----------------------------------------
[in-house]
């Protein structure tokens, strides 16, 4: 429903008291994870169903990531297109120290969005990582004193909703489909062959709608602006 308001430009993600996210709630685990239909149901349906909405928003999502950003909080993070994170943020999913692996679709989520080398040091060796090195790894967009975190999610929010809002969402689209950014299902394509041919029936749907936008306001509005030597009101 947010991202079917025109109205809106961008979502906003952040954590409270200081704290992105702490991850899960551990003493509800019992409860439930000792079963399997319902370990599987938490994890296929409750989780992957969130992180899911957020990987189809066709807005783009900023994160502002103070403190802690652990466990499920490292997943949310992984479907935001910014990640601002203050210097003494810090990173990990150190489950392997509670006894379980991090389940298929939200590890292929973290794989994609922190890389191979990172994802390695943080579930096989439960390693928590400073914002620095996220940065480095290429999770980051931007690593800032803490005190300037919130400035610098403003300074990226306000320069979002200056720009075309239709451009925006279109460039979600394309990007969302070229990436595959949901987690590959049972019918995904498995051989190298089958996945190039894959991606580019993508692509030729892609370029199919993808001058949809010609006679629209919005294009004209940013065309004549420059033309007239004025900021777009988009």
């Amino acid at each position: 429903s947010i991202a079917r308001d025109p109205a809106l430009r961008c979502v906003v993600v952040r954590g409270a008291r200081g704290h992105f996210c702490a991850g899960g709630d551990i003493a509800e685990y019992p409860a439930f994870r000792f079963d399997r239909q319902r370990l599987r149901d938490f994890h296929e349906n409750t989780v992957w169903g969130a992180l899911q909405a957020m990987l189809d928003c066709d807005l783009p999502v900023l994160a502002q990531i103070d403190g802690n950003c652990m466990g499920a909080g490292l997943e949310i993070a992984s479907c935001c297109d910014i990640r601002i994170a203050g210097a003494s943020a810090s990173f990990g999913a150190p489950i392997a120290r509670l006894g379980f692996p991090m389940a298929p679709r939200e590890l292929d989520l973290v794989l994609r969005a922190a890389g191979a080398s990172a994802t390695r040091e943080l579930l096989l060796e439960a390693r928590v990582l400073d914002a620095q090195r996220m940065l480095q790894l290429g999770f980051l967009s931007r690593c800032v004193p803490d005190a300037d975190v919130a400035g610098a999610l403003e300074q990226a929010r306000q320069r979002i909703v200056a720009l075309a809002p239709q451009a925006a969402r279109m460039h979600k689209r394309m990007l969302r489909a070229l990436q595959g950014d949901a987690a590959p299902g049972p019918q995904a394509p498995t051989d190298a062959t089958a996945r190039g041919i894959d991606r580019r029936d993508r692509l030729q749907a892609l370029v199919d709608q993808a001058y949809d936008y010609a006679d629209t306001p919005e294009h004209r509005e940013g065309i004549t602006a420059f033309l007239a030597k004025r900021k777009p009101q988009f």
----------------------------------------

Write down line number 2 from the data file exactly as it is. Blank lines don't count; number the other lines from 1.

């Protein structure tokens, strides 16, 4: 429903008291994870169903990531297109120290969005990582004193909703489909062959709608602006 308001430009993600996210709630685990239909149901349906909405928003999502950003909080993070994170943020999913692996679709989520080398040091060796090195790894967009975190999610929010809002969402689209950014299902394509041919029936749907936008306001509005030597009101 947010991202079917025109109205809106961008979502906003952040954590409270200081704290992105702490991850899960551990003493509800019992409860439930000792079963399997319902370990599987938490994890296929409750989780992957969130992180899911957020990987189809066709807005783009900023994160502002103070403190802690652990466990499920490292997943949310992984479907935001910014990640601002203050210097003494810090990173990990150190489950392997509670006894379980991090389940298929939200590890292929973290794989994609922190890389191979990172994802390695943080579930096989439960390693928590400073914002620095996220940065480095290429999770980051931007690593800032803490005190300037919130400035610098403003300074990226306000320069979002200056720009075309239709451009925006279109460039979600394309990007969302070229990436595959949901987690590959049972019918995904498995051989190298089958996945190039894959991606580019993508692509030729892609370029199919993808001058949809010609006679629209919005294009004209940013065309004549420059033309007239004025900021777009988009």